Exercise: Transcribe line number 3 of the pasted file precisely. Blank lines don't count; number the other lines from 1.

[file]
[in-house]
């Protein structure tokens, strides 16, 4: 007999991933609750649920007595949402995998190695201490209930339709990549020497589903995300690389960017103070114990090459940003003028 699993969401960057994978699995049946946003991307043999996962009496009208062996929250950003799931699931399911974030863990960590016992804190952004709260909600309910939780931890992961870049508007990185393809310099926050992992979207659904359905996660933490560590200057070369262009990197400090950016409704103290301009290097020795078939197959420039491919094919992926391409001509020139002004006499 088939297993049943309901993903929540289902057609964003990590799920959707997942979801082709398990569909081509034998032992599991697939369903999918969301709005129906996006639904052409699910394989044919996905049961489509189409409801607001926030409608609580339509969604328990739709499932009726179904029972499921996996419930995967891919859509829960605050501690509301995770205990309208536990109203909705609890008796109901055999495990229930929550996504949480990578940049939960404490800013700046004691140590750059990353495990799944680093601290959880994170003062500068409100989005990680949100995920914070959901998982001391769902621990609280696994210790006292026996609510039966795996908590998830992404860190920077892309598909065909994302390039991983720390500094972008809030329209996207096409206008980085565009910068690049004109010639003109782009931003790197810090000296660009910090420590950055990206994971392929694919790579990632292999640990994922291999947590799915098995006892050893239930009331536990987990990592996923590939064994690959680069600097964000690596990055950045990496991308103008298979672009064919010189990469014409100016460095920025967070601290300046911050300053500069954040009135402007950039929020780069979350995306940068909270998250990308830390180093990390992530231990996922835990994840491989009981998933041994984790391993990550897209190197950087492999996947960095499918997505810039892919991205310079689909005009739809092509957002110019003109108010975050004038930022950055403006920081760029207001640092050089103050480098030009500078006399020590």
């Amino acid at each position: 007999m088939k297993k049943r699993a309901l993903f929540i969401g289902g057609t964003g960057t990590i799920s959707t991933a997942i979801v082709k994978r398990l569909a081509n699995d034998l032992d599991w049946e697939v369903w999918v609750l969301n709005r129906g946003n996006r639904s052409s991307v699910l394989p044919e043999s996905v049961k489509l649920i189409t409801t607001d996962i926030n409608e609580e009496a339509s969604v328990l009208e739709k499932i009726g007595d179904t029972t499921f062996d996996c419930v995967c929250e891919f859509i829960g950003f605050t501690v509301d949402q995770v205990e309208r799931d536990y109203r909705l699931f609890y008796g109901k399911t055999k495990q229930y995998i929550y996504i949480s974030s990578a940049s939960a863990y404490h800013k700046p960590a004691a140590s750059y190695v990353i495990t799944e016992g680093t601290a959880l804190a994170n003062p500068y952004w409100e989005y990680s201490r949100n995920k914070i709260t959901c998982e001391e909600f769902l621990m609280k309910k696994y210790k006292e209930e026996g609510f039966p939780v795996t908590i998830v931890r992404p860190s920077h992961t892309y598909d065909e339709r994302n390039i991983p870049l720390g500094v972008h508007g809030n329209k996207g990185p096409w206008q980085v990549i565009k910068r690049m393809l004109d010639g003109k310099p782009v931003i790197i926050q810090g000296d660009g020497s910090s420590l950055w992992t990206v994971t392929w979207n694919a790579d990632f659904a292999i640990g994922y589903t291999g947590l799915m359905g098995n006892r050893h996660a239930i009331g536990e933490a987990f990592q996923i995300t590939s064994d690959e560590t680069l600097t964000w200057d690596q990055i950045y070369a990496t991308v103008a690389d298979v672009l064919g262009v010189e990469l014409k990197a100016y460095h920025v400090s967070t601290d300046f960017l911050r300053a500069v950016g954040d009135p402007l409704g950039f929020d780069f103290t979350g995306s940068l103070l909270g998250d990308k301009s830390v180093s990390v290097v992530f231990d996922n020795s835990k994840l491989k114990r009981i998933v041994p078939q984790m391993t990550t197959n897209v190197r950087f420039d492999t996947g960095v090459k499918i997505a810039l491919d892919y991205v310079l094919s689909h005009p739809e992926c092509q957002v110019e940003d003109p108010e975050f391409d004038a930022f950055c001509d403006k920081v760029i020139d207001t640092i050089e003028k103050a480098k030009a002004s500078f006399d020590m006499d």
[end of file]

């Amino acid at each position: 007999m088939k297993k049943r699993a309901l993903f929540i969401g289902g057609t964003g960057t990590i799920s959707t991933a997942i979801v082709k994978r398990l569909a081509n699995d034998l032992d599991w049946e697939v369903w999918v609750l969301n709005r129906g946003n996006r639904s052409s991307v699910l394989p044919e043999s996905v049961k489509l649920i189409t409801t607001d996962i926030n409608e609580e009496a339509s969604v328990l009208e739709k499932i009726g007595d179904t029972t499921f062996d996996c419930v995967c929250e891919f859509i829960g950003f605050t501690v509301d949402q995770v205990e309208r799931d536990y109203r909705l699931f609890y008796g109901k399911t055999k495990q229930y995998i929550y996504i949480s974030s990578a940049s939960a863990y404490h800013k700046p960590a004691a140590s750059y190695v990353i495990t799944e016992g680093t601290a959880l804190a994170n003062p500068y952004w409100e989005y990680s201490r949100n995920k914070i709260t959901c998982e001391e909600f769902l621990m609280k309910k696994y210790k006292e209930e026996g609510f039966p939780v795996t908590i998830v931890r992404p860190s920077h992961t892309y598909d065909e339709r994302n390039i991983p870049l720390g500094v972008h508007g809030n329209k996207g990185p096409w206008q980085v990549i565009k910068r690049m393809l004109d010639g003109k310099p782009v931003i790197i926050q810090g000296d660009g020497s910090s420590l950055w992992t990206v994971t392929w979207n694919a790579d990632f659904a292999i640990g994922y589903t291999g947590l799915m359905g098995n006892r050893h996660a239930i009331g536990e933490a987990f990592q996923i995300t590939s064994d690959e560590t680069l600097t964000w200057d690596q990055i950045y070369a990496t991308v103008a690389d298979v672009l064919g262009v010189e990469l014409k990197a100016y460095h920025v400090s967070t601290d300046f960017l911050r300053a500069v950016g954040d009135p402007l409704g950039f929020d780069f103290t979350g995306s940068l103070l909270g998250d990308k301009s830390v180093s990390v290097v992530f231990d996922n020795s835990k994840l491989k114990r009981i998933v041994p078939q984790m391993t990550t197959n897209v190197r950087f420039d492999t996947g960095v090459k499918i997505a810039l491919d892919y991205v310079l094919s689909h005009p739809e992926c092509q957002v110019e940003d003109p108010e975050f391409d004038a930022f950055c001509d403006k920081v760029i020139d207001t640092i050089e003028k103050a480098k030009a002004s500078f006399d020590m006499d």